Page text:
When I moved to Melbourne I studied Interior Design and Decoration at RMIT and I thought my career path would travel pretty straight in that direction.. however I was wrong. [I realised] ceramics provides almost everything I appreciate in an artistic sense. Flexibility to work with organic forms, immeasurable options in design, colour and feel, the ability to grow the stories of my pieces and their development over time.

It has taken many years to learn all of the techniques and little details that go into my making process. Hours of experimentation, trying different combinations of raw materials, adjusting firing temperatures, selecting the best tools for particular effects - it has been a self-taught process. Part of the joy and excitement with ceramics is the unknown. No two pieces are ever truly identical. Sometimes things go wrong, leading to disaster or sometimes an unexpected revelation, and other times everything goes wonderfully. I think you grow as a person through all this, and your designs naturally change with you, like a constant evolution from one idea to the next, with a thread of continuity between them.

Part of the joy and excitement with ceramics is the unknown. No two pieces are ever truly identical. Sometimes things go wrong, leading to disaster or sometimes an unexpected revelation, and other times everything goes wonderfully.

Can you tell us if/how the history of ceramics in your native Japan influences your work?
My cultural background incorporates a country and upbringing which highly respects craftsmanship and functional design. But the Japanese influence on my work is probably mostly subconscious. As I’m creating things, it never really crosses my mind and the pieces are formed instinctually. That is to say, I don’t purposefully set out to stamp a Japanese influence or traditions upon my work, but when they are there and prevalent, I accept them. One can’t simply ignore one’s upbringing or home, as I consider my work a very personal endeavour, so naturally some of my heritage is going to show.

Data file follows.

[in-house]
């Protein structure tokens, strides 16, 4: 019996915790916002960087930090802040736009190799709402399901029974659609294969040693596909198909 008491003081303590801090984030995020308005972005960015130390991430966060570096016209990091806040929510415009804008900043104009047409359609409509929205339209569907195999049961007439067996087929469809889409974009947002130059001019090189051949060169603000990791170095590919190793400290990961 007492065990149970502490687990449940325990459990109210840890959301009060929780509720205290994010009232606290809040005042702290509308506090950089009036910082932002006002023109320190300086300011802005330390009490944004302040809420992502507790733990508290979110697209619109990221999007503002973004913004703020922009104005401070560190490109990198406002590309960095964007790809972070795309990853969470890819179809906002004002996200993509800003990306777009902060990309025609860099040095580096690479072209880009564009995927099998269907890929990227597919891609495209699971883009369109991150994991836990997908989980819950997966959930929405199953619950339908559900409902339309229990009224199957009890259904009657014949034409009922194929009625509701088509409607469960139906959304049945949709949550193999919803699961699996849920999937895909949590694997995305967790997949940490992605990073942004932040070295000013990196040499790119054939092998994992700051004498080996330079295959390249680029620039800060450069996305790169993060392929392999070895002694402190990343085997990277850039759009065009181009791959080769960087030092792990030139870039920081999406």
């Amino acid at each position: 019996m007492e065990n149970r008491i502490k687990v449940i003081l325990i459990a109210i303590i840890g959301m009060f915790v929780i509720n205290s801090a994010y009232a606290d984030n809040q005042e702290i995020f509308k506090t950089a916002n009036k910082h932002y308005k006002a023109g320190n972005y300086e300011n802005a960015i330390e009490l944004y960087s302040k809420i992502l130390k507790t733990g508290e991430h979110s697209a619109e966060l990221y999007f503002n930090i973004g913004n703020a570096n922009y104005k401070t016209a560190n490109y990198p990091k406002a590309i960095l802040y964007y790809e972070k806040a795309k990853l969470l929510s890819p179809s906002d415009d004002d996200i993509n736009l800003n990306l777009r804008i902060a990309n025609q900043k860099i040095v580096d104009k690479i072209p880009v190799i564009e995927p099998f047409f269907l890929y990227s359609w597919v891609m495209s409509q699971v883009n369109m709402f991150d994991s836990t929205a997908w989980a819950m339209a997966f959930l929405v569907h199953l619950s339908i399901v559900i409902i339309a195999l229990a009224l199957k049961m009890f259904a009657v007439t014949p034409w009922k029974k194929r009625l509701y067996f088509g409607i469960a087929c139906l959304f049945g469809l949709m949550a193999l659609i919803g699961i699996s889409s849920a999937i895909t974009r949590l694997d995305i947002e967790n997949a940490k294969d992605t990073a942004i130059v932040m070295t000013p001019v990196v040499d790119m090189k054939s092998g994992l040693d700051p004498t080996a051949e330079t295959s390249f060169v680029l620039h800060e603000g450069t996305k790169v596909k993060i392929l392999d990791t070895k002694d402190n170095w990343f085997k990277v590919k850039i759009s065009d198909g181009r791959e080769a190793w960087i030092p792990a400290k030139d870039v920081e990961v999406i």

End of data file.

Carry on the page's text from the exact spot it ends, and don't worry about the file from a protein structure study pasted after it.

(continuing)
Every once in a while, I like to return to Japan and visit my family, letting my eyes feast on the whole experience. The craftsmanship of old homes and temples, beautiful gardens, dynamic little art galleries, traditional paper and fabric shops all excite me and add to the brush of fresh air. It is also an opportunity to collect some unique tools and materials for my work, which brings a little piece of home into everything they touch.
From the beginning of my journey with ceramics, I never set out to attempt to conform with tradition or work through firm stages of mastery with the medium. This is the creative side of my personality perhaps, and also the influence of Australia’s pride in freedom, nature and individualism at play. I work within my own personal world where each piece is a direct reflection of who I am, as a person, and the stories I’d like to tell.

You have a beautiful studio workspace! How have you set it up to help with inspiration and production of your work?
The great benefit of incorporating your workspace into your home, is that it need not be a dry, simplistic or depersonalised zone. My studio, although rather cluttered at times, is a place for me to escape into things I love to do, surrounded by things that I adore. This isn’t to say that sometimes I don’t escape to the soft comforts of the lounge, and keep our rabbit company while whittling away at some work.
My studio, although rather cluttered at times, is a place for me to escape into things I love to do, surrounded by things that I adore.